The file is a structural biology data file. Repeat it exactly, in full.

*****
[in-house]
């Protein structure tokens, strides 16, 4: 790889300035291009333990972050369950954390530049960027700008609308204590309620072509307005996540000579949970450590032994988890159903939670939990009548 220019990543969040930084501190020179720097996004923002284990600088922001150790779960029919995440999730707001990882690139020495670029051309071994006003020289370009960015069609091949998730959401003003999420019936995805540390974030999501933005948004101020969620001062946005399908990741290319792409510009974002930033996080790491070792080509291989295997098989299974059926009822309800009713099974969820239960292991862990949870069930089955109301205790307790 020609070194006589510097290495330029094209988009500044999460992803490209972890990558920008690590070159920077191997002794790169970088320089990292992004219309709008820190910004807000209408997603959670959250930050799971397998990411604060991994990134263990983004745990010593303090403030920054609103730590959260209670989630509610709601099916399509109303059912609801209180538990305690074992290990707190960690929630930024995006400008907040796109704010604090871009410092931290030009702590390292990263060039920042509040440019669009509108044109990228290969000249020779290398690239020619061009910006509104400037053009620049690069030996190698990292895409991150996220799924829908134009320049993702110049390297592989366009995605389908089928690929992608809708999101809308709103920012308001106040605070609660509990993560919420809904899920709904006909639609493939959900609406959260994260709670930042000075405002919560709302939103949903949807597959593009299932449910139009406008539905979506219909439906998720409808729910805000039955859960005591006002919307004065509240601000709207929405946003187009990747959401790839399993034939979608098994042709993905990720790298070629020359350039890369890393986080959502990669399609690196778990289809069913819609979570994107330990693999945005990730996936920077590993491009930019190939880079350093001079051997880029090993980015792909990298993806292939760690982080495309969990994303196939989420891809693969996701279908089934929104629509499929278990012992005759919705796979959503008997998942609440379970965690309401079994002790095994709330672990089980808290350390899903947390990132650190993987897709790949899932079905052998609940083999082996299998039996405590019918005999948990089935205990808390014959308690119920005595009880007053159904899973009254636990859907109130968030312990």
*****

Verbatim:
[in-house]
């Protein structure tokens, strides 16, 4: 790889300035291009333990972050369950954390530049960027700008609308204590309620072509307005996540000579949970450590032994988890159903939670939990009548 220019990543969040930084501190020179720097996004923002284990600088922001150790779960029919995440999730707001990882690139020495670029051309071994006003020289370009960015069609091949998730959401003003999420019936995805540390974030999501933005948004101020969620001062946005399908990741290319792409510009974002930033996080790491070792080509291989295997098989299974059926009822309800009713099974969820239960292991862990949870069930089955109301205790307790 020609070194006589510097290495330029094209988009500044999460992803490209972890990558920008690590070159920077191997002794790169970088320089990292992004219309709008820190910004807000209408997603959670959250930050799971397998990411604060991994990134263990983004745990010593303090403030920054609103730590959260209670989630509610709601099916399509109303059912609801209180538990305690074992290990707190960690929630930024995006400008907040796109704010604090871009410092931290030009702590390292990263060039920042509040440019669009509108044109990228290969000249020779290398690239020619061009910006509104400037053009620049690069030996190698990292895409991150996220799924829908134009320049993702110049390297592989366009995605389908089928690929992608809708999101809308709103920012308001106040605070609660509990993560919420809904899920709904006909639609493939959900609406959260994260709670930042000075405002919560709302939103949903949807597959593009299932449910139009406008539905979506219909439906998720409808729910805000039955859960005591006002919307004065509240601000709207929405946003187009990747959401790839399993034939979608098994042709993905990720790298070629020359350039890369890393986080959502990669399609690196778990289809069913819609979570994107330990693999945005990730996936920077590993491009930019190939880079350093001079051997880029090993980015792909990298993806292939760690982080495309969990994303196939989420891809693969996701279908089934929104629509499929278990012992005759919705796979959503008997998942609440379970965690309401079994002790095994709330672990089980808290350390899903947390990132650190993987897709790949899932079905052998609940083999082996299998039996405590019918005999948990089935205990808390014959308690119920005595009880007053159904899973009254636990859907109130968030312990």